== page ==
How does this work?
In 2013, the Fund received 400 funding proposals from 80 countries. While the Fund’s staff do an initial screening, all decisions are made by a peer review panel consisting of at least 80 per cent of people who are current or former sex workers. The remaining 20 per cent are allies with various forms of expertise. In 2013, the Red Umbrella Fund made 25 grants totalling 462,500 Euros.
Tracey Tully is a former sex worker who was raised in Australia and is now the Co-coordinator for the Asia Pacific Network of Sex Workers in Thailand. She was part of the latest peer review panel:
“The beauty of having a committee of sex workers coming together was the fact that there was representation from all regions of the world. We already know that the needs of sex workers are different from place to place, but assembling sex workers to discuss the issues during the determinations brought a modicum of clarity to the proceedings.”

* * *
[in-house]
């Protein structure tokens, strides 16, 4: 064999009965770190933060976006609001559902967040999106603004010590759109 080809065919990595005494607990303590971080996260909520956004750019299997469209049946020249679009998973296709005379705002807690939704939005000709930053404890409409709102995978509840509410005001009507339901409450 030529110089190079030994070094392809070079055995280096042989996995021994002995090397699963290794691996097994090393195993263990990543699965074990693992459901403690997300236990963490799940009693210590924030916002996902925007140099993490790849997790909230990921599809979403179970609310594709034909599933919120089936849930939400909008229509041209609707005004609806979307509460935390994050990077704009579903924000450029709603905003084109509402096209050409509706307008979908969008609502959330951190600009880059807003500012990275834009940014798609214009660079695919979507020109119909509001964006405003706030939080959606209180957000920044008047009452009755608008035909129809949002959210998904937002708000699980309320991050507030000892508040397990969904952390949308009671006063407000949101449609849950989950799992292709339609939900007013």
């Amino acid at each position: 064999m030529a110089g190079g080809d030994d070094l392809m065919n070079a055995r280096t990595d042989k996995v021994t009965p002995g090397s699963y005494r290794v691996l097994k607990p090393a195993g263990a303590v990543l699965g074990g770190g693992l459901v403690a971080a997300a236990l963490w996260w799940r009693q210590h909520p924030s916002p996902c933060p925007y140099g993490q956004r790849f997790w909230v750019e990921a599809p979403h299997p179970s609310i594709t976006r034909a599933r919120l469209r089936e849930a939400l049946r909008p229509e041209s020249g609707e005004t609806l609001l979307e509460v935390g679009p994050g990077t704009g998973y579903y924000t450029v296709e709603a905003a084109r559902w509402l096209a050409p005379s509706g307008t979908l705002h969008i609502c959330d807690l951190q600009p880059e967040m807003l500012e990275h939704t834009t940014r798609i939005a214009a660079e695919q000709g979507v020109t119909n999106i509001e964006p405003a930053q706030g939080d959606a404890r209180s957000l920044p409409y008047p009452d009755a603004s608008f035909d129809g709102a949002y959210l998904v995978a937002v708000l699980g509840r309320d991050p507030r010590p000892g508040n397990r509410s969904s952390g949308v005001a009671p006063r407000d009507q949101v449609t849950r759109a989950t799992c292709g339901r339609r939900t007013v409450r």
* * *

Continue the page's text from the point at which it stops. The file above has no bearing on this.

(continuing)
The composition of sex worker representatives in this process is important, as is the support that’s provided to them so that they can participate effectively. The selection process takes all forms of diversity into account, ensuring the inclusion, not only of women, but also of men and trans sex workers who are often forgotten.
The grant selection process also aims to ensure that representatives from the sex workers’ rights movements complement each other’s skills and experience. For example, some are more experienced with local-level organizing, while others are more involved in activism at the national and international levels.
Why is direct participation in decision-making so important? Tracey explains: